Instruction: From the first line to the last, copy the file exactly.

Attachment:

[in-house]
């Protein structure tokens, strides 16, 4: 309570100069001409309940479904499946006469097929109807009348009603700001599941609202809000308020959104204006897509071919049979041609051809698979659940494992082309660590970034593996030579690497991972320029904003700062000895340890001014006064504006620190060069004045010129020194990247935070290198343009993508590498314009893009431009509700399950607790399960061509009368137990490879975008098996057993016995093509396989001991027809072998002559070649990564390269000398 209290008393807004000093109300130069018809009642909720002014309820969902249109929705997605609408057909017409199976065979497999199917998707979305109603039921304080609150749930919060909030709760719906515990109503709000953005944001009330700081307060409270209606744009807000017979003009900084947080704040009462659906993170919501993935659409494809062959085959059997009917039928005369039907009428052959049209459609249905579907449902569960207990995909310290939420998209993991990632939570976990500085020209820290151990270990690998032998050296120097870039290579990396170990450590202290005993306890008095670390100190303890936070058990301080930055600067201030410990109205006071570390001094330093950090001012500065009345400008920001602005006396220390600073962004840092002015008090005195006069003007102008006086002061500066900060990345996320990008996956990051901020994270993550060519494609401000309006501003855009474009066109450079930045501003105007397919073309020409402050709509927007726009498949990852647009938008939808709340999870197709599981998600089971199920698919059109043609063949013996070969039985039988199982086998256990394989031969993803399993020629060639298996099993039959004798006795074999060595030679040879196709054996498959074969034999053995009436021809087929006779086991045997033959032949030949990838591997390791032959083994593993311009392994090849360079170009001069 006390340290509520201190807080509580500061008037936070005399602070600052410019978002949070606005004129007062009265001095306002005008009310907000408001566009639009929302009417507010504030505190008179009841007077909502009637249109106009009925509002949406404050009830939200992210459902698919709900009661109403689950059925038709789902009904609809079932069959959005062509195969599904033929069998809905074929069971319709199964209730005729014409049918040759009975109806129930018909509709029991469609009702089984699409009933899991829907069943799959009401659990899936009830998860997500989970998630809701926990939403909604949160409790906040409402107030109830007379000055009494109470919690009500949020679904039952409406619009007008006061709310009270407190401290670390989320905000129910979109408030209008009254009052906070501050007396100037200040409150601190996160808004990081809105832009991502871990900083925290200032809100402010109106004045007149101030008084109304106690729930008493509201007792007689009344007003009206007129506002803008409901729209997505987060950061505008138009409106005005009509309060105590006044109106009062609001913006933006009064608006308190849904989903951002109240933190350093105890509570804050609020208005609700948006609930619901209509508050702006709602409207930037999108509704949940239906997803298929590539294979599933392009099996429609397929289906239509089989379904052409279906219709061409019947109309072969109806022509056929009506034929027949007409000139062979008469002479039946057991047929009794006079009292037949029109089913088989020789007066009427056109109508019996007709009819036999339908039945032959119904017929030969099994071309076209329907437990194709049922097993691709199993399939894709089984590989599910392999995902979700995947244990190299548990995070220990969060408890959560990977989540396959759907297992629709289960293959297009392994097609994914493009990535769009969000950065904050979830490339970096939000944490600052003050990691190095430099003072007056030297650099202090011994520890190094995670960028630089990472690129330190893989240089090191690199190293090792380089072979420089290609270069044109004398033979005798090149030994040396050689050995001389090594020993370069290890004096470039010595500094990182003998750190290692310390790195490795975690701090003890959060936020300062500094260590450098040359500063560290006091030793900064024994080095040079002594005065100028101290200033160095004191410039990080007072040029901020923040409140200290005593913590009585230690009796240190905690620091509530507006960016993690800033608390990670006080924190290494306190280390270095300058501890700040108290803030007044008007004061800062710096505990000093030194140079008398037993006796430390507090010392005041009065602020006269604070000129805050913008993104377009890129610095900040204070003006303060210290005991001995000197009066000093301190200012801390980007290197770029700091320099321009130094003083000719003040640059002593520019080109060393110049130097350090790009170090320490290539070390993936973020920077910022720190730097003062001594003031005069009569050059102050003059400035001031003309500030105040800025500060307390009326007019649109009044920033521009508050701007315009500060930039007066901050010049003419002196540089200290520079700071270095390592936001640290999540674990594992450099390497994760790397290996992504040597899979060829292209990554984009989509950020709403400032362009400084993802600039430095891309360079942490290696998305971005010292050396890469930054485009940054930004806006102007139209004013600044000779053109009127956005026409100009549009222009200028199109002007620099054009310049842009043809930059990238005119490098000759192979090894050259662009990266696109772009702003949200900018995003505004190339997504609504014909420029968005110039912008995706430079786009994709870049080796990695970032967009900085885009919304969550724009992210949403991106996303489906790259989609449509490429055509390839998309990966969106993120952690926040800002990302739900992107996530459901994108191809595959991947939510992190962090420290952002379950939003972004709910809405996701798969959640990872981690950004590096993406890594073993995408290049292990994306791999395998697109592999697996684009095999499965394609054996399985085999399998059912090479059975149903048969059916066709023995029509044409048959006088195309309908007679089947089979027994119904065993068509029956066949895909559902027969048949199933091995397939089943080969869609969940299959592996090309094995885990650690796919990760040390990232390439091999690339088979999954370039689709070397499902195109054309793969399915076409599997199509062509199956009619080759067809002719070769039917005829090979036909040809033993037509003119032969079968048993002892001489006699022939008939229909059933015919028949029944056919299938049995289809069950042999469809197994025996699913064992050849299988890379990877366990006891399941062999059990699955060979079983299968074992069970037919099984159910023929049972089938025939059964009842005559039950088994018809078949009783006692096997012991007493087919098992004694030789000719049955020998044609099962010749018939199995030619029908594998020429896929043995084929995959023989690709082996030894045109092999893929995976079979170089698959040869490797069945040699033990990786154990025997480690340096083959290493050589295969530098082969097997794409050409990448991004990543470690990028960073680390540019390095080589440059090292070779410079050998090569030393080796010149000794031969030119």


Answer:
[in-house]
């Protein structure tokens, strides 16, 4: 309570100069001409309940479904499946006469097929109807009348009603700001599941609202809000308020959104204006897509071919049979041609051809698979659940494992082309660590970034593996030579690497991972320029904003700062000895340890001014006064504006620190060069004045010129020194990247935070290198343009993508590498314009893009431009509700399950607790399960061509009368137990490879975008098996057993016995093509396989001991027809072998002559070649990564390269000398 209290008393807004000093109300130069018809009642909720002014309820969902249109929705997605609408057909017409199976065979497999199917998707979305109603039921304080609150749930919060909030709760719906515990109503709000953005944001009330700081307060409270209606744009807000017979003009900084947080704040009462659906993170919501993935659409494809062959085959059997009917039928005369039907009428052959049209459609249905579907449902569960207990995909310290939420998209993991990632939570976990500085020209820290151990270990690998032998050296120097870039290579990396170990450590202290005993306890008095670390100190303890936070058990301080930055600067201030410990109205006071570390001094330093950090001012500065009345400008920001602005006396220390600073962004840092002015008090005195006069003007102008006086002061500066900060990345996320990008996956990051901020994270993550060519494609401000309006501003855009474009066109450079930045501003105007397919073309020409402050709509927007726009498949990852647009938008939808709340999870197709599981998600089971199920698919059109043609063949013996070969039985039988199982086998256990394989031969993803399993020629060639298996099993039959004798006795074999060595030679040879196709054996498959074969034999053995009436021809087929006779086991045997033959032949030949990838591997390791032959083994593993311009392994090849360079170009001069 006390340290509520201190807080509580500061008037936070005399602070600052410019978002949070606005004129007062009265001095306002005008009310907000408001566009639009929302009417507010504030505190008179009841007077909502009637249109106009009925509002949406404050009830939200992210459902698919709900009661109403689950059925038709789902009904609809079932069959959005062509195969599904033929069998809905074929069971319709199964209730005729014409049918040759009975109806129930018909509709029991469609009702089984699409009933899991829907069943799959009401659990899936009830998860997500989970998630809701926990939403909604949160409790906040409402107030109830007379000055009494109470919690009500949020679904039952409406619009007008006061709310009270407190401290670390989320905000129910979109408030209008009254009052906070501050007396100037200040409150601190996160808004990081809105832009991502871990900083925290200032809100402010109106004045007149101030008084109304106690729930008493509201007792007689009344007003009206007129506002803008409901729209997505987060950061505008138009409106005005009509309060105590006044109106009062609001913006933006009064608006308190849904989903951002109240933190350093105890509570804050609020208005609700948006609930619901209509508050702006709602409207930037999108509704949940239906997803298929590539294979599933392009099996429609397929289906239509089989379904052409279906219709061409019947109309072969109806022509056929009506034929027949007409000139062979008469002479039946057991047929009794006079009292037949029109089913088989020789007066009427056109109508019996007709009819036999339908039945032959119904017929030969099994071309076209329907437990194709049922097993691709199993399939894709089984590989599910392999995902979700995947244990190299548990995070220990969060408890959560990977989540396959759907297992629709289960293959297009392994097609994914493009990535769009969000950065904050979830490339970096939000944490600052003050990691190095430099003072007056030297650099202090011994520890190094995670960028630089990472690129330190893989240089090191690199190293090792380089072979420089290609270069044109004398033979005798090149030994040396050689050995001389090594020993370069290890004096470039010595500094990182003998750190290692310390790195490795975690701090003890959060936020300062500094260590450098040359500063560290006091030793900064024994080095040079002594005065100028101290200033160095004191410039990080007072040029901020923040409140200290005593913590009585230690009796240190905690620091509530507006960016993690800033608390990670006080924190290494306190280390270095300058501890700040108290803030007044008007004061800062710096505990000093030194140079008398037993006796430390507090010392005041009065602020006269604070000129805050913008993104377009890129610095900040204070003006303060210290005991001995000197009066000093301190200012801390980007290197770029700091320099321009130094003083000719003040640059002593520019080109060393110049130097350090790009170090320490290539070390993936973020920077910022720190730097003062001594003031005069009569050059102050003059400035001031003309500030105040800025500060307390009326007019649109009044920033521009508050701007315009500060930039007066901050010049003419002196540089200290520079700071270095390592936001640290999540674990594992450099390497994760790397290996992504040597899979060829292209990554984009989509950020709403400032362009400084993802600039430095891309360079942490290696998305971005010292050396890469930054485009940054930004806006102007139209004013600044000779053109009127956005026409100009549009222009200028199109002007620099054009310049842009043809930059990238005119490098000759192979090894050259662009990266696109772009702003949200900018995003505004190339997504609504014909420029968005110039912008995706430079786009994709870049080796990695970032967009900085885009919304969550724009992210949403991106996303489906790259989609449509490429055509390839998309990966969106993120952690926040800002990302739900992107996530459901994108191809595959991947939510992190962090420290952002379950939003972004709910809405996701798969959640990872981690950004590096993406890594073993995408290049292990994306791999395998697109592999697996684009095999499965394609054996399985085999399998059912090479059975149903048969059916066709023995029509044409048959006088195309309908007679089947089979027994119904065993068509029956066949895909559902027969048949199933091995397939089943080969869609969940299959592996090309094995885990650690796919990760040390990232390439091999690339088979999954370039689709070397499902195109054309793969399915076409599997199509062509199956009619080759067809002719070769039917005829090979036909040809033993037509003119032969079968048993002892001489006699022939008939229909059933015919028949029944056919299938049995289809069950042999469809197994025996699913064992050849299988890379990877366990006891399941062999059990699955060979079983299968074992069970037919099984159910023929049972089938025939059964009842005559039950088994018809078949009783006692096997012991007493087919098992004694030789000719049955020998044609099962010749018939199995030619029908594998020429896929043995084929995959023989690709082996030894045109092999893929995976079979170089698959040869490797069945040699033990990786154990025997480690340096083959290493050589295969530098082969097997794409050409990448991004990543470690990028960073680390540019390095080589440059090292070779410079050998090569030393080796010149000794031969030119």